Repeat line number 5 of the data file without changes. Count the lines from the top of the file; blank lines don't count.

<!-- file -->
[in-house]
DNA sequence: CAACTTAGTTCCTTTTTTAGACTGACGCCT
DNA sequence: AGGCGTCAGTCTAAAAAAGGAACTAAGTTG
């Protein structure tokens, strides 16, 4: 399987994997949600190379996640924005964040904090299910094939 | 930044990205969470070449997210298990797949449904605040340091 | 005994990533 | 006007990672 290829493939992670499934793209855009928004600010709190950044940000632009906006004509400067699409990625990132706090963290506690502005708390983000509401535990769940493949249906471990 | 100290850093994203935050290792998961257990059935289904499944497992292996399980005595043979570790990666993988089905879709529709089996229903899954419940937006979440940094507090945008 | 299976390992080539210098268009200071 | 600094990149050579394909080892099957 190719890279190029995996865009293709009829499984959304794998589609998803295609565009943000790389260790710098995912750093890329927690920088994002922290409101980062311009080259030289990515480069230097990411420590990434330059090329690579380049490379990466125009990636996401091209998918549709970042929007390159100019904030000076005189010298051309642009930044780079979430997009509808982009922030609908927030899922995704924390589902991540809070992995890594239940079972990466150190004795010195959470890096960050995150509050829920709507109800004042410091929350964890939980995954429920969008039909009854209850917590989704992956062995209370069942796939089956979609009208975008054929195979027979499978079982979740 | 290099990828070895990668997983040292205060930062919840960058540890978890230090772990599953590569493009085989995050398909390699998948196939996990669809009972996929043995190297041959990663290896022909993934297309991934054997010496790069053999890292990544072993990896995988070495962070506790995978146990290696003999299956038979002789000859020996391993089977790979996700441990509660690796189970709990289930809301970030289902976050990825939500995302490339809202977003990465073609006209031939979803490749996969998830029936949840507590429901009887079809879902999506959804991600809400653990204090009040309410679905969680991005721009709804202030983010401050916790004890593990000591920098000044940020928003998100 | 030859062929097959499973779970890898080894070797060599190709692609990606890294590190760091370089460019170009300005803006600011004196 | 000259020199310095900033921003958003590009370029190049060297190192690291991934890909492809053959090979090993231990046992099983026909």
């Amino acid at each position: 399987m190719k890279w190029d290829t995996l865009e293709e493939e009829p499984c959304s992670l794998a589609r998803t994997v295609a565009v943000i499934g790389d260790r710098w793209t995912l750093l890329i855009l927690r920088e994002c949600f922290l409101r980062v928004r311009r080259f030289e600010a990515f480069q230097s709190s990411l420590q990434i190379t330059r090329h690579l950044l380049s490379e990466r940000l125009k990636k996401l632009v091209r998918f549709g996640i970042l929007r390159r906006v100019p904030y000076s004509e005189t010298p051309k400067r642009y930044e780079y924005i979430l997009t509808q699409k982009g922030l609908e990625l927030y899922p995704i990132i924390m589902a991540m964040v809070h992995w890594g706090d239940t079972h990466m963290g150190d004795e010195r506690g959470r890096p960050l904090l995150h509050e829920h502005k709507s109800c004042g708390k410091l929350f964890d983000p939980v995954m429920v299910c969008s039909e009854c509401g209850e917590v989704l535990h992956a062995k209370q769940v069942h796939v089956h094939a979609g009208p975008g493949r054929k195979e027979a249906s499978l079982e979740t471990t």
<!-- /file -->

């Amino acid at each position: 399987m190719k890279w190029d290829t995996l865009e293709e493939e009829p499984c959304s992670l794998a589609r998803t994997v295609a565009v943000i499934g790389d260790r710098w793209t995912l750093l890329i855009l927690r920088e994002c949600f922290l409101r980062v928004r311009r080259f030289e600010a990515f480069q230097s709190s990411l420590q990434i190379t330059r090329h690579l950044l380049s490379e990466r940000l125009k990636k996401l632009v091209r998918f549709g996640i970042l929007r390159r906006v100019p904030y000076s004509e005189t010298p051309k400067r642009y930044e780079y924005i979430l997009t509808q699409k982009g922030l609908e990625l927030y899922p995704i990132i924390m589902a991540m964040v809070h992995w890594g706090d239940t079972h990466m963290g150190d004795e010195r506690g959470r890096p960050l904090l995150h509050e829920h502005k709507s109800c004042g708390k410091l929350f964890d983000p939980v995954m429920v299910c969008s039909e009854c509401g209850e917590v989704l535990h992956a062995k209370q769940v069942h796939v089956h094939a979609g009208p975008g493949r054929k195979e027979a249906s499978l079982e979740t471990t």